In early 2015, archaeologists were called in to examine the cellar of a Monoprix store in Paris which was about to be converted into extra storage space. They could not have imagined what they found. While they expected to see a few human remains, they found at least 200. Eight graves were found at the site, and it is very possible that more would have been found if they had dug further. Most graves had up to 20 bodies, but one had over 150.

The Monoprix store itself actually stands on the site of an ancient hospital called “Hopital de la Trinite” which operated from the 12th to 17th centuries. The bodies seem to have been buried at about the same time, giving the impression that they were victims of a mass epidemic, most likely the plague that occurred in Paris between the 14th and 16th centuries.



7Mass Graves Of Cambridge

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Photo credit: Richard Humphrey

Underneath St. John’s College at the University of Cambridge lies a mass grave. It was first evacuated in 2011 and is said to contain at least 1,300 remains.

The grave under Old Divinity School at St. John’s College is believed to have been dug between the 13th and 15th centuries. The site where it was found was that of an ancient hospital burial ground. The hospital was run by monks and catered to the diseased poor and the homeless with pregnant women and lepers excluded. It is believed most of the bodies are those of dead patients.

Confirmed to be “one of the largest medieval hospital cemeteries ever discovered,” the cemetery had around 400 skeletons in a good state with all the remains neatly arranged. Only a few valuable possessions were found in the grave. Also found around the grave was a well-used path suggesting the cemetery was well preserved.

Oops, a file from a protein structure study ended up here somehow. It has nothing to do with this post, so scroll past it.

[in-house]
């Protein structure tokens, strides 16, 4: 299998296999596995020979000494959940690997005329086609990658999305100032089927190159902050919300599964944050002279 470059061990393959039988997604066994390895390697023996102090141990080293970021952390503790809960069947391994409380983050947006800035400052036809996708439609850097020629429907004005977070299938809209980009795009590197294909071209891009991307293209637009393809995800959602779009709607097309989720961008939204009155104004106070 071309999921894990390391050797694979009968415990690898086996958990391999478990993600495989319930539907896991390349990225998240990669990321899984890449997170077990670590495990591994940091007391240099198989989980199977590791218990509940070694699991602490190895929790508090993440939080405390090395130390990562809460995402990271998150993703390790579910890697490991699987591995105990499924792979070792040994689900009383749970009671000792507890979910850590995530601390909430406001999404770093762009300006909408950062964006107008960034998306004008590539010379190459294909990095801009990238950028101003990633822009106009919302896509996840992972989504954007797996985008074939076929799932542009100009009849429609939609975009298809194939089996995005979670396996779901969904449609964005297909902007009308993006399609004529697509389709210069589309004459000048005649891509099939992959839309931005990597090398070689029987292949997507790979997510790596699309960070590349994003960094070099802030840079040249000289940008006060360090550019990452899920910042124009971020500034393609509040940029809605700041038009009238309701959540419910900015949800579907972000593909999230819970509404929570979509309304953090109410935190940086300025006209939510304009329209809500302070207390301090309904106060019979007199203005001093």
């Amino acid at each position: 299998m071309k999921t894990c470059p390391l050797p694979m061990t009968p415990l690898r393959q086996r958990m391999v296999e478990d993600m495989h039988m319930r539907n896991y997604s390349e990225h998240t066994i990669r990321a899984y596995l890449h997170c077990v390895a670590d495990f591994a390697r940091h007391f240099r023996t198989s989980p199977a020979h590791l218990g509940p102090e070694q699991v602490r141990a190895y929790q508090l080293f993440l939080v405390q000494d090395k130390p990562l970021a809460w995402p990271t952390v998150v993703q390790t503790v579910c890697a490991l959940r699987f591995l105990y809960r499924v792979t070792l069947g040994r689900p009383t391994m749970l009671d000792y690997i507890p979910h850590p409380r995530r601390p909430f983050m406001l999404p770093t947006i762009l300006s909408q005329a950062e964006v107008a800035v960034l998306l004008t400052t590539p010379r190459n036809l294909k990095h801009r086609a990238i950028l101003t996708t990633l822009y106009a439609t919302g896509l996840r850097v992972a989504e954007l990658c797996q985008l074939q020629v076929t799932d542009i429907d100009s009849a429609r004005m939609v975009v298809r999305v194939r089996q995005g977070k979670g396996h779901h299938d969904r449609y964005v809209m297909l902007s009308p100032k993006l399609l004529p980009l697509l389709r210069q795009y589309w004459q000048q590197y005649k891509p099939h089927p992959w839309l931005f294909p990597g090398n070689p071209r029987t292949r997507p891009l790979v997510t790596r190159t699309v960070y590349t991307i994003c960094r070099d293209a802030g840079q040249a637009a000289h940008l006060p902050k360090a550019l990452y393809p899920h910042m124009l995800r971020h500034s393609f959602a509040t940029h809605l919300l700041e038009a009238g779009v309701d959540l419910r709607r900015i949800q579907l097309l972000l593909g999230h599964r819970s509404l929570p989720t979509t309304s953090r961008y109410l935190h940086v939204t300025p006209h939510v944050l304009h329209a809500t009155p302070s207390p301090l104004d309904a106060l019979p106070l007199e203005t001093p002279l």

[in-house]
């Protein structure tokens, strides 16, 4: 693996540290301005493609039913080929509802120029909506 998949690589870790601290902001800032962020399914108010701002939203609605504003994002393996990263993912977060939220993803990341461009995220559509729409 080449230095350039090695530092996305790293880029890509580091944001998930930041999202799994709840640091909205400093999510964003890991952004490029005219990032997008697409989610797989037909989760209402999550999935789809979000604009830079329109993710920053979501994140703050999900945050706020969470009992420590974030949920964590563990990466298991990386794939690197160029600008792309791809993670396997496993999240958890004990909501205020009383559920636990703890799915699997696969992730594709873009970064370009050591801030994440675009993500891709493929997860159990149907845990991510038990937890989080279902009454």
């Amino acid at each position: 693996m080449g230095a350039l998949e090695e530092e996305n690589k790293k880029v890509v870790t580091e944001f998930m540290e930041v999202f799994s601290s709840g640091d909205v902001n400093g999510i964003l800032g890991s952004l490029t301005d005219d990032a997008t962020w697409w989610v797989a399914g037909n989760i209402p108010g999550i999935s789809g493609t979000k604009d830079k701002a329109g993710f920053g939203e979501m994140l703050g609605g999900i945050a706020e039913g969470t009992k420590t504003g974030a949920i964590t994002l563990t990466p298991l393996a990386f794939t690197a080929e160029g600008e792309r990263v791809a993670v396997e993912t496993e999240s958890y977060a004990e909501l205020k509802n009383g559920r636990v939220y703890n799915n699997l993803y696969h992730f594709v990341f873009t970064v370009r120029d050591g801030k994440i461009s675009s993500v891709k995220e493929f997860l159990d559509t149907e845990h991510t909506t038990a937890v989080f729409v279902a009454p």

6Uffizi Gallery Mass Grave

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Photo credit: Chris Wee

In 2014, a 1,500-year-old mass grave was found in Florence underneath the famous Uffizi gallery. Over 60 bodies were found at the mass grave. The grave was believed to have been dug in the fifth century after coins dating back to the fourth and fifth centuries were found on the bodies.

The bodies bore no mark of injuries, burns, or scars, nor were there signs of malnutrition, leading archaeologists to believe the bodies were not victims of war, famine, or violence of any kind, but they were rather victims of an early epidemic like the Black Death. Another sign that they were probably victims of an epidemic is the fact that they were apparently buried at about the same time.